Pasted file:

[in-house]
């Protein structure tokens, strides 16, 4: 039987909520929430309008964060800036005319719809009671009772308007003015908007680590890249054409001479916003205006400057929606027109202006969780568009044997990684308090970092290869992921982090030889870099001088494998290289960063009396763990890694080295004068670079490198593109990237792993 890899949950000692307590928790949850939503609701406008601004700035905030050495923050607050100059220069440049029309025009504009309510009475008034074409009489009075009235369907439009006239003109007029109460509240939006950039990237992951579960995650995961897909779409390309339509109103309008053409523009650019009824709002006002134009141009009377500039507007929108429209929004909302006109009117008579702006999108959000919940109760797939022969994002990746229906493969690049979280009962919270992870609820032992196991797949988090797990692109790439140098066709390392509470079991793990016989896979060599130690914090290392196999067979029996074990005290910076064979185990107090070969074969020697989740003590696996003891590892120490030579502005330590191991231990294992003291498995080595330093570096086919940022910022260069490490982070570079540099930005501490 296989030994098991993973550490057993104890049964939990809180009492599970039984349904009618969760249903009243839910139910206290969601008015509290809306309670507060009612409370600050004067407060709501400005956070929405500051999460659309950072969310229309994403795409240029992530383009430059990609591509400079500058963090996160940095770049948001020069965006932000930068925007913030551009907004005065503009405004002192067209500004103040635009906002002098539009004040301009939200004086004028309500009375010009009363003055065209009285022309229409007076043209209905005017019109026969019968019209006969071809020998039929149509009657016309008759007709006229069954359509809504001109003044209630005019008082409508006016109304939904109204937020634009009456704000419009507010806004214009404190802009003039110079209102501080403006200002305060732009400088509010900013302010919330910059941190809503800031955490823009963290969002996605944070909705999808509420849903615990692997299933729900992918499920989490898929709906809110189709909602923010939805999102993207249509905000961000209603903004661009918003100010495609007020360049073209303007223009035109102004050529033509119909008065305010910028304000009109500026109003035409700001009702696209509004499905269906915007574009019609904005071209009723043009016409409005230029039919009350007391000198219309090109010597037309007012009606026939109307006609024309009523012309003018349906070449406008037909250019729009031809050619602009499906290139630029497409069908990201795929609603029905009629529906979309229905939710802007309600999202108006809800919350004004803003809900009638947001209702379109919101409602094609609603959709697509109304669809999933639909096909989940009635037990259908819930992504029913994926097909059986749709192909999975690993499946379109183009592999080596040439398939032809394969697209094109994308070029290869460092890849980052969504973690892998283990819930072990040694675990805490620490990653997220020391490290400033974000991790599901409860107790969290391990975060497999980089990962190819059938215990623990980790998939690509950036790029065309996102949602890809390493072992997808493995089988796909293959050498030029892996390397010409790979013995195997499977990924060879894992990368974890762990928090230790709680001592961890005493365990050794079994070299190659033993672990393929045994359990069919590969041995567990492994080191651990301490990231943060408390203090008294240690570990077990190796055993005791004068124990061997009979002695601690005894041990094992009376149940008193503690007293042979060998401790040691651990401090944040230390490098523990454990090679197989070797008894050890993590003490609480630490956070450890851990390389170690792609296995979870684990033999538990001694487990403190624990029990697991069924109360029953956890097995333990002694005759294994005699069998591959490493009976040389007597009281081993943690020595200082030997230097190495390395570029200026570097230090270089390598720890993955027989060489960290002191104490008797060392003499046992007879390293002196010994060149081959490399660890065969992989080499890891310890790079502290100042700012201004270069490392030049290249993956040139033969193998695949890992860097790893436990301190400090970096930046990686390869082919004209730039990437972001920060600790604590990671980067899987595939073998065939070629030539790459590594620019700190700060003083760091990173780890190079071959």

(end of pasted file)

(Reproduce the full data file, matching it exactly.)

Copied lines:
[in-house]
């Protein structure tokens, strides 16, 4: 039987909520929430309008964060800036005319719809009671009772308007003015908007680590890249054409001479916003205006400057929606027109202006969780568009044997990684308090970092290869992921982090030889870099001088494998290289960063009396763990890694080295004068670079490198593109990237792993 890899949950000692307590928790949850939503609701406008601004700035905030050495923050607050100059220069440049029309025009504009309510009475008034074409009489009075009235369907439009006239003109007029109460509240939006950039990237992951579960995650995961897909779409390309339509109103309008053409523009650019009824709002006002134009141009009377500039507007929108429209929004909302006109009117008579702006999108959000919940109760797939022969994002990746229906493969690049979280009962919270992870609820032992196991797949988090797990692109790439140098066709390392509470079991793990016989896979060599130690914090290392196999067979029996074990005290910076064979185990107090070969074969020697989740003590696996003891590892120490030579502005330590191991231990294992003291498995080595330093570096086919940022910022260069490490982070570079540099930005501490 296989030994098991993973550490057993104890049964939990809180009492599970039984349904009618969760249903009243839910139910206290969601008015509290809306309670507060009612409370600050004067407060709501400005956070929405500051999460659309950072969310229309994403795409240029992530383009430059990609591509400079500058963090996160940095770049948001020069965006932000930068925007913030551009907004005065503009405004002192067209500004103040635009906002002098539009004040301009939200004086004028309500009375010009009363003055065209009285022309229409007076043209209905005017019109026969019968019209006969071809020998039929149509009657016309008759007709006229069954359509809504001109003044209630005019008082409508006016109304939904109204937020634009009456704000419009507010806004214009404190802009003039110079209102501080403006200002305060732009400088509010900013302010919330910059941190809503800031955490823009963290969002996605944070909705999808509420849903615990692997299933729900992918499920989490898929709906809110189709909602923010939805999102993207249509905000961000209603903004661009918003100010495609007020360049073209303007223009035109102004050529033509119909008065305010910028304000009109500026109003035409700001009702696209509004499905269906915007574009019609904005071209009723043009016409409005230029039919009350007391000198219309090109010597037309007012009606026939109307006609024309009523012309003018349906070449406008037909250019729009031809050619602009499906290139630029497409069908990201795929609603029905009629529906979309229905939710802007309600999202108006809800919350004004803003809900009638947001209702379109919101409602094609609603959709697509109304669809999933639909096909989940009635037990259908819930992504029913994926097909059986749709192909999975690993499946379109183009592999080596040439398939032809394969697209094109994308070029290869460092890849980052969504973690892998283990819930072990040694675990805490620490990653997220020391490290400033974000991790599901409860107790969290391990975060497999980089990962190819059938215990623990980790998939690509950036790029065309996102949602890809390493072992997808493995089988796909293959050498030029892996390397010409790979013995195997499977990924060879894992990368974890762990928090230790709680001592961890005493365990050794079994070299190659033993672990393929045994359990069919590969041995567990492994080191651990301490990231943060408390203090008294240690570990077990190796055993005791004068124990061997009979002695601690005894041990094992009376149940008193503690007293042979060998401790040691651990401090944040230390490098523990454990090679197989070797008894050890993590003490609480630490956070450890851990390389170690792609296995979870684990033999538990001694487990403190624990029990697991069924109360029953956890097995333990002694005759294994005699069998591959490493009976040389007597009281081993943690020595200082030997230097190495390395570029200026570097230090270089390598720890993955027989060489960290002191104490008797060392003499046992007879390293002196010994060149081959490399660890065969992989080499890891310890790079502290100042700012201004270069490392030049290249993956040139033969193998695949890992860097790893436990301190400090970096930046990686390869082919004209730039990437972001920060600790604590990671980067899987595939073998065939070629030539790459590594620019700190700060003083760091990173780890190079071959």